The Europhobes do not seem to have fully grasped the byzantine nature of this bluff, or why it makes EMU from 1999-2002 fundamentally different from the old ERM. Central bankers will go to every conceivable length to propagate the belief that a break-up of, or an exit from, the single currency, will be technically impossible.

They will have plenty of ammunition. EMU will not be a system of national currencies linked together by fixed exchange rates but will instead be a system in which the euro is legally the single currency of the entire area, albeit with different national currency denominations (lira, marks etc) for an interim period. In consequence, there will be no foreign exchange market in which central banks will have to intervene, and people will be able to switch between the different national currency denominations simply by asking banks to redenominate their deposits.

Contrary to what the Europhobes have often asserted, a stampede into DM would not be a cost-free option. It would lead to a decline in interest rates on DM bank deposits, which would soon deter people from making such switches in large size. And standing behind all this would be an absolute guarantee by all participating central banks that they would automatically exchange banknotes without limit at the fixed EMU rates.

Admittedly, this would still mean that if something did go wrong, it would require Germany to accumulate financial claims on Italy (for example, lira banknotes) in unlimited quantities. In truly extreme circumstances, Germany might become unwilling to hold such claims. But the new system will go to great lengths to disguise this remote possibility, emphasising instead that the treaty requires Germany passively to accumulate Italian paper, and that the workings of the European Central Bank make this automatic. Only if the market comes seriously to believe that either Germany or Italy would renege on treaty obligations would this bluff ever be likely to be called, and that represents a very high obstacle against speculative attack.

Finally, what about the period after 2002? At that point, the bluff becomes even more elaborate, since the euro will replace national banknotes, making it impossible to hold DM instead of lira. And no provision has been made for a country ever to pull out of EMU.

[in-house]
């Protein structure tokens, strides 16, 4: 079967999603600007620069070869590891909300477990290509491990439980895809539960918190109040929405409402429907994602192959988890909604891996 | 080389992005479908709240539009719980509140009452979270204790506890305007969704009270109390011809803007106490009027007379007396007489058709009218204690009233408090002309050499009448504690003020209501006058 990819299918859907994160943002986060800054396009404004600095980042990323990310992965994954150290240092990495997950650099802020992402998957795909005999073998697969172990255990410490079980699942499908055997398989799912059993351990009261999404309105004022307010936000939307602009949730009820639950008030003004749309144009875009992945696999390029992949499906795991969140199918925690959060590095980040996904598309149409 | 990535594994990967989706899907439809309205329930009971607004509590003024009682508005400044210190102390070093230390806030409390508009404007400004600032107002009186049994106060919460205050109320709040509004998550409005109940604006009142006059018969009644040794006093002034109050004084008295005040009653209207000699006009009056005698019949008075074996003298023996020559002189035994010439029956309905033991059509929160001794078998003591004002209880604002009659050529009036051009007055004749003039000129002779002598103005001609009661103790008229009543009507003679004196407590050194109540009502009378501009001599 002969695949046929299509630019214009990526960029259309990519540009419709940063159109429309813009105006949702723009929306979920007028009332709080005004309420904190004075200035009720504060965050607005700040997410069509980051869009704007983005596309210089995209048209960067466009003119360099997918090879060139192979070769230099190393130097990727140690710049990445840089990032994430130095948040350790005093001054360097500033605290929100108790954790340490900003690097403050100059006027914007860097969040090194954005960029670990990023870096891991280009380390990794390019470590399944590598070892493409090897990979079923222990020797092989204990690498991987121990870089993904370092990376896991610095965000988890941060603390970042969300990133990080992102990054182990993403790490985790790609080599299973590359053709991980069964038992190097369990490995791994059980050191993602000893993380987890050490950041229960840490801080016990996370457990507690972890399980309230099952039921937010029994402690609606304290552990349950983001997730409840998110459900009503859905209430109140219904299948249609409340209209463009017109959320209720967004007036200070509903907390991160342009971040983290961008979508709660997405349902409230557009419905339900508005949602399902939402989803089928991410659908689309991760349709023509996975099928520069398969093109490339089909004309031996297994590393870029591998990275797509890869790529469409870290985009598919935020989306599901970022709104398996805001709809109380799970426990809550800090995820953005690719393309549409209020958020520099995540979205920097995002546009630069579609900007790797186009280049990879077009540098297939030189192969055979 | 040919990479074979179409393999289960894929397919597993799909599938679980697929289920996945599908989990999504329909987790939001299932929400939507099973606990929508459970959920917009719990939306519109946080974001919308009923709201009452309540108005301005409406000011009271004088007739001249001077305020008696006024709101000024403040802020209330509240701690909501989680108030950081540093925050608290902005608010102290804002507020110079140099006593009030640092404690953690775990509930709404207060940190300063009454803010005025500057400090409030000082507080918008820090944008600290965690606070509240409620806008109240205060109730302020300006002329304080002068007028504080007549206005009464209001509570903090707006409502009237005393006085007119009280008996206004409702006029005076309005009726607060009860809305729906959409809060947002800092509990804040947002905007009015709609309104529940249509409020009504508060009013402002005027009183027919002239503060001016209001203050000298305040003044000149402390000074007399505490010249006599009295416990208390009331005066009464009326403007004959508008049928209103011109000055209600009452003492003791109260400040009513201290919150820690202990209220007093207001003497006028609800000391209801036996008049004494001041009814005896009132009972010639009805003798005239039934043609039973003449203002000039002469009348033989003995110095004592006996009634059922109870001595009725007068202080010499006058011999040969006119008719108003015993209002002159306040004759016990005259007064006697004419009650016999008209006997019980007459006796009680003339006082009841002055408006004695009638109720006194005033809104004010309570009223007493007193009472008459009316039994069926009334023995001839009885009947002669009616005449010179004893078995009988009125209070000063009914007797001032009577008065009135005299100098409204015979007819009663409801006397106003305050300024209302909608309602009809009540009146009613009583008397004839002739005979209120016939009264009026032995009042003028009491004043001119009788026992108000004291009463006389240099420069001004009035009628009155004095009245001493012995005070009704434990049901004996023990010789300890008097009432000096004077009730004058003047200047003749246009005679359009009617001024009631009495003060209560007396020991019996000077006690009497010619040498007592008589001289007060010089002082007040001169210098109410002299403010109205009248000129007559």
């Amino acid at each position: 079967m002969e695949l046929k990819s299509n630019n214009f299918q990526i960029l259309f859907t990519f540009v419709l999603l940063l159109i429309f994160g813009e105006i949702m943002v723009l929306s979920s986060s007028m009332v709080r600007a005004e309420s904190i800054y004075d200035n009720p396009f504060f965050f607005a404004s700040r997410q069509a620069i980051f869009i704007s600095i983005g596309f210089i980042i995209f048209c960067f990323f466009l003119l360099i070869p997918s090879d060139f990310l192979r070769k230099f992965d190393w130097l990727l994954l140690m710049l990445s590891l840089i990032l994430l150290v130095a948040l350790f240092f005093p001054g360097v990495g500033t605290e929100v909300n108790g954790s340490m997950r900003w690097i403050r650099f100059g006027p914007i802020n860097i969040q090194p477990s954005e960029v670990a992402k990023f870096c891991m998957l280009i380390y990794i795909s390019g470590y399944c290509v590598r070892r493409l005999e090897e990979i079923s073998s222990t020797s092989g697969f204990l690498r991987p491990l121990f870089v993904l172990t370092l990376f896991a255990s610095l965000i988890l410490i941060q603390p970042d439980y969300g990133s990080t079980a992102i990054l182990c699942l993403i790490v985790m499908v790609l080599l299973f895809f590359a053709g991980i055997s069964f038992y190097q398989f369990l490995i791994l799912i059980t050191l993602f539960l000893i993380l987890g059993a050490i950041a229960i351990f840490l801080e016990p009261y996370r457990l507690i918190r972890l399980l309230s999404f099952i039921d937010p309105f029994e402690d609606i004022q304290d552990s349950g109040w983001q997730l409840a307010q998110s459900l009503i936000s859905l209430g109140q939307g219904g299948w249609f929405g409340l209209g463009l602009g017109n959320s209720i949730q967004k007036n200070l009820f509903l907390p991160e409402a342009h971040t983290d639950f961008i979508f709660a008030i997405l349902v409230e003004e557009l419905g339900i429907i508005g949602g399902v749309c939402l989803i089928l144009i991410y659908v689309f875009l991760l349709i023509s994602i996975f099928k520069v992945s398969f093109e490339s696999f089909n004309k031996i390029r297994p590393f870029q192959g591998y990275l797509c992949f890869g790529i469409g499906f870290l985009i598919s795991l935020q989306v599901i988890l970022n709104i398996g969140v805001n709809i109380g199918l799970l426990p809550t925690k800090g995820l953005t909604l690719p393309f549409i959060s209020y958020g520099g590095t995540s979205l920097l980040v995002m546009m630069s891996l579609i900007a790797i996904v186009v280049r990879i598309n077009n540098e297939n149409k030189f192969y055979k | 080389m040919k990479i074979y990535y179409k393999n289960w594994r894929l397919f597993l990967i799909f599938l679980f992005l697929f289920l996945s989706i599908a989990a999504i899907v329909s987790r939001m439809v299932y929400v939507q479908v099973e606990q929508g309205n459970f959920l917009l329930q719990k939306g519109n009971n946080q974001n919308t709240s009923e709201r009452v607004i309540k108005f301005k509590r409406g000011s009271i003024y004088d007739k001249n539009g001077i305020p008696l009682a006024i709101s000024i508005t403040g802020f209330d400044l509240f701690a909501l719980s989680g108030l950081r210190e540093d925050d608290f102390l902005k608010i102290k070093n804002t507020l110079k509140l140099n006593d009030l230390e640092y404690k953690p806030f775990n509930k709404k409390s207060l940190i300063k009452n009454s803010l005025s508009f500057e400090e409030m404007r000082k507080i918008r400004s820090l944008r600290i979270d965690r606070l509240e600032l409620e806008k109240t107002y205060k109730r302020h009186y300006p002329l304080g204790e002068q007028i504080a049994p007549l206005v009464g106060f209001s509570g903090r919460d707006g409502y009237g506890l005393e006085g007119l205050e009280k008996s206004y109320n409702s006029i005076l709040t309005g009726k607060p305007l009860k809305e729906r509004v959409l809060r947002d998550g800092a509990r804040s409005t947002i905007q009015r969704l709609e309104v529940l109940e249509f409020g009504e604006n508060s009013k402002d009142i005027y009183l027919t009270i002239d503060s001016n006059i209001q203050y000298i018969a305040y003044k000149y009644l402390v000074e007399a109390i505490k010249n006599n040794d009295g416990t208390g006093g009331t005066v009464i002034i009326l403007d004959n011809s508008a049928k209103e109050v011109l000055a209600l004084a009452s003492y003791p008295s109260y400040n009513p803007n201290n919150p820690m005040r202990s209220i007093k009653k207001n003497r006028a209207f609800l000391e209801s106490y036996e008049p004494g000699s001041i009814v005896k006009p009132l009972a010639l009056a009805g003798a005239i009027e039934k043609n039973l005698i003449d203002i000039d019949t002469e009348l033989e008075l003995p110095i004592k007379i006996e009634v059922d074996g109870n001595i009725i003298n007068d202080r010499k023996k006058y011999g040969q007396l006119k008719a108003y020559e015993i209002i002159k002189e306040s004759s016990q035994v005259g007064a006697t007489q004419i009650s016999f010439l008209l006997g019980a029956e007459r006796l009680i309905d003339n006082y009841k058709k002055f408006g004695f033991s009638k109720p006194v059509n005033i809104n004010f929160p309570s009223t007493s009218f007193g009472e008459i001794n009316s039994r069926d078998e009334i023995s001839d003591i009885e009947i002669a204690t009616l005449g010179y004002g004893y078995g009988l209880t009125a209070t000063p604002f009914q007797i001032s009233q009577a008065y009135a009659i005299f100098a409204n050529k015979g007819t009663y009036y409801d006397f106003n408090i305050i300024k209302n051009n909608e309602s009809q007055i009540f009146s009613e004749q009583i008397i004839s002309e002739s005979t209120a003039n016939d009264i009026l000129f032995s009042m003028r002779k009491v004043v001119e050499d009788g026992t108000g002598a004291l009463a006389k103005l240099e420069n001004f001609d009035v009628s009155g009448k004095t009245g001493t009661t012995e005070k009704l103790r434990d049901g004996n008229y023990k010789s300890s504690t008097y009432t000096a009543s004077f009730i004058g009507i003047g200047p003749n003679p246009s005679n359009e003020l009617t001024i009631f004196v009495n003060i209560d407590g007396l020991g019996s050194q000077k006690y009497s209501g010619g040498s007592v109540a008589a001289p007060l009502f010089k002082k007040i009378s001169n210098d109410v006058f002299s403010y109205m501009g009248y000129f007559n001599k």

Admittedly, for as long as EU governments remain ultimately sovereign, they can presumably re-establish their own national currencies. Technically, this would be very difficult but not absolutely impossible, so from a nuts-and-bolts point of view, a decision to join EMU would not be irrevocable. But in reality the only reason for exiting the euro would be to introduce, and then rapidly devalue, a new national currency, thus making citizens of the country concerned very much poorer than they were inside EMU. The main mechanism for this would be that debts to foreigners, denominated in the appreciating euro, would be much more burdensome than before. (Asia 1997, writ large!)

A cast-iron rule in a democracy is that electorates do not vote for a devalued currency. In 1990, the Germans opted for the D-Mark, not the Ostmark. If a future political party in Italy wanted to pull out of the euro, it would need to persuade voters in effect to support an Ostmark policy. Only in a 1930s-style recession would that become even the remotest of possibilities.

So while an exit from the monetary union might remain a technical feasibility, a decision to join should, for all practical purposes, be treated as irrevocable. That is why it is so important.